Never let it be said that the Republicans in this Legislature miss a chance to reward corporations at the expense of the public.
They did it again Wednesday as the 12 Republicans on the Joint Finance Committee voted to include in the state budget a provision to end ratepayer funding for the Citizens Utility Board, along with eviscerating other organizations whose sole job is to represent the public in utility rate and power line siting cases.
What makes this action even more outlandish is that Wisconsin's big utilities didn't even ask for such anti-public interest legislation. A spokesman for Madison Gas and Electric said that the utility has found the system has worked well for all stakeholders in the past. Other Wisconsin utilities told the Milwaukee Journal Sentinel that they haven't weighed in on the issue at all. In other words, it's the brainchild of a group of Republicans who can't stomach giving the people even a smidgen of power to challenge business interests.
Thanks to previous Legislatures, the Citizens Utility Board was given a small percentage of each utility bill to hire lawyers and experts to scrutinize rate requests on behalf of the consumer. The idea was to give consumers a level playing field against the utilities' lawyers and experts, which, of course, also ultimately wind up being paid for by the utility customers. Individual ratepayers obviously are in no position to hire lawyers or rate experts on their own.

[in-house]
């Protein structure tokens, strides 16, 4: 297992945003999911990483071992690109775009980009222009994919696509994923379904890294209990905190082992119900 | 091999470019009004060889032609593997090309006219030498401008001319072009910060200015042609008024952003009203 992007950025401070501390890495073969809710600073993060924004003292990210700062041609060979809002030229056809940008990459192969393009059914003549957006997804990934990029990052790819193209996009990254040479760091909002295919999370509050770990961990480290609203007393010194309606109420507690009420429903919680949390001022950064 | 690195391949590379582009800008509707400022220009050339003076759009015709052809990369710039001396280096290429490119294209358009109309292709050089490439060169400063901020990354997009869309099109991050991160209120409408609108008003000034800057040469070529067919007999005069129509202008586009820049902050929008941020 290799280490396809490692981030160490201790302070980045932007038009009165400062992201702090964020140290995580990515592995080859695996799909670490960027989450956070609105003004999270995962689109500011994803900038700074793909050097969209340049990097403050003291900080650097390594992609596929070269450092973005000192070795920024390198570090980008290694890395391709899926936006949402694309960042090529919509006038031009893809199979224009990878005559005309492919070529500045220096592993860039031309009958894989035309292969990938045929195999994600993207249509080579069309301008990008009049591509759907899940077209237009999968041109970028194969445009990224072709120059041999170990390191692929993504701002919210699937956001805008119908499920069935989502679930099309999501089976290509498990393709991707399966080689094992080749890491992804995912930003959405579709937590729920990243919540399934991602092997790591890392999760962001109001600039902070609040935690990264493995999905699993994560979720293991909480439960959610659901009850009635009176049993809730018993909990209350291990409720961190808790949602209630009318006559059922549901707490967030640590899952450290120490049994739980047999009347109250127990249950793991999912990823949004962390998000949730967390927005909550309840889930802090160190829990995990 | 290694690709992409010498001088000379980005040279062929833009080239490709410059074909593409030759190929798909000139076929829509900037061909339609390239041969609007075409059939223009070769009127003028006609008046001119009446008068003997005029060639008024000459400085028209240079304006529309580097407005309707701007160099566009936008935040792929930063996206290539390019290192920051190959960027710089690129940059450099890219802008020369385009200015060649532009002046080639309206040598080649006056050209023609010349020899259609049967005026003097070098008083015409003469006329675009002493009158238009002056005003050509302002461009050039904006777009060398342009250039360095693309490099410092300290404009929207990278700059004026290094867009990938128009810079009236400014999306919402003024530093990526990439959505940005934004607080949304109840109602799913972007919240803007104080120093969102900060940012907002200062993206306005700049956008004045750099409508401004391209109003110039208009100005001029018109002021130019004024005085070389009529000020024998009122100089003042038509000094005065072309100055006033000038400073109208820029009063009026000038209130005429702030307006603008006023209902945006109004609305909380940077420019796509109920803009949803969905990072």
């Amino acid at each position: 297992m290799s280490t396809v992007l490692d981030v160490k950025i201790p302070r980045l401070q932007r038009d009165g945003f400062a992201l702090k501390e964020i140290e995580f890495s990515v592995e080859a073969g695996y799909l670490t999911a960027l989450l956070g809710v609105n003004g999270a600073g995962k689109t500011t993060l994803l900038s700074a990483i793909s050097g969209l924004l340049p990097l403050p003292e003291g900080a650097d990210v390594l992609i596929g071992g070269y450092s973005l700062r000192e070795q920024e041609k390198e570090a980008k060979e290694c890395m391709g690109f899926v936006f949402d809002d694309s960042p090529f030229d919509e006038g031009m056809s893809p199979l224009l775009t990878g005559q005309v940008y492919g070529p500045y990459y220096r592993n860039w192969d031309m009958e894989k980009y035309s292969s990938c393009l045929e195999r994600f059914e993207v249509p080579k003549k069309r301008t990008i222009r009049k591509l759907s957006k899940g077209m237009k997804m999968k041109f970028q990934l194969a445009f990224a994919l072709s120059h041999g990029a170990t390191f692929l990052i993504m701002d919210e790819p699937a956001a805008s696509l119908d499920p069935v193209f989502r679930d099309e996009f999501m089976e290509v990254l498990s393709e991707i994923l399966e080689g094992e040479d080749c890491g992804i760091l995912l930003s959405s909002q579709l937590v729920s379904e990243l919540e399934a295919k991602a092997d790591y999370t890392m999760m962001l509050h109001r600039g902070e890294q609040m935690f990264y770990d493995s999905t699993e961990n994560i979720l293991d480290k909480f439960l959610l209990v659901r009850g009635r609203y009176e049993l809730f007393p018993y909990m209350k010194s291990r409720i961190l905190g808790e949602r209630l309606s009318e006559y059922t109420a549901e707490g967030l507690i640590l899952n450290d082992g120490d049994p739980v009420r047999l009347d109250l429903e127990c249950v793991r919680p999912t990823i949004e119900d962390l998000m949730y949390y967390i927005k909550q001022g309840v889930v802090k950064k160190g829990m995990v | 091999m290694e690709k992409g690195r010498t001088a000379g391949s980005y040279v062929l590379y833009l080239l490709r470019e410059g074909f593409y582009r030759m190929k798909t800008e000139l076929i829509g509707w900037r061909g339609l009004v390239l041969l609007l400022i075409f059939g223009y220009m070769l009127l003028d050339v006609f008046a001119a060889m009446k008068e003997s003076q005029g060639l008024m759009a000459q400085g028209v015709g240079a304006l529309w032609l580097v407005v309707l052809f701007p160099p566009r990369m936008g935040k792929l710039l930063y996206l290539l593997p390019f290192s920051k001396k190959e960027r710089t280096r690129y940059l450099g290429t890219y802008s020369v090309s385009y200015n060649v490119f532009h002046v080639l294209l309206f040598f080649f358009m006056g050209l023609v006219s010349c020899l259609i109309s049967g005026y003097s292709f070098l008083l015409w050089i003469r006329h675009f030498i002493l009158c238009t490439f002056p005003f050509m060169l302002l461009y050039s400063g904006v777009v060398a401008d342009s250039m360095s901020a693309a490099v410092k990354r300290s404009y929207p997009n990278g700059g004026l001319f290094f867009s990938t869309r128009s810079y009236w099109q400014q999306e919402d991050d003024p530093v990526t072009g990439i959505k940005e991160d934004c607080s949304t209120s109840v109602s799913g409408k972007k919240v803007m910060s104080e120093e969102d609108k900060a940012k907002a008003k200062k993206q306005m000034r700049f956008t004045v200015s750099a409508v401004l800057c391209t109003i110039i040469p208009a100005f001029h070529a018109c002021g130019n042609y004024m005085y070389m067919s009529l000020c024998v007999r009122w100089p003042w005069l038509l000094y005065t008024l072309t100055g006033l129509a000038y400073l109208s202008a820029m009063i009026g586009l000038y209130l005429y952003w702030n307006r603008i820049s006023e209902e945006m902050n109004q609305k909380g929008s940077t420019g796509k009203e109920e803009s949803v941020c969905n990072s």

CUB estimates that since 1998 alone, it has helped Wisconsin utility consumers save nearly $3 billion through its advocacy against a new coal plant for the state and in questioning the size of rate increase requests. It has often been able to get the Public Service Commission to reduce the size of the requested rate increases.
The provision approved by the Joint Finance Republicans, who hold a 12-4 edge on the committee, also includes a reduction in funding for groups like Renew Wisconsin, which advocates for renewable energy, Clean Wisconsin and the Sierra Club and Save Our Unique Lands (SOUL), which represents citizens on the location of new and expanded power lines.
Those champions of the special interests, led by Rep. John Nygren, a Marinette Republican and co-chair of Joint Finance, argued that chopping what amounts to $1.3 million in help for these consumer advocates would be good for ratepayers, completely discounting what ratepayers have saved over the years.
But logic is a scarce commodity among these legislators. They continue to prove that every day they are in session at the state Capitol.
Dave Zweifel is editor emeritus of The Capital Times. email@example.com and on Twitter @DaveZweifel
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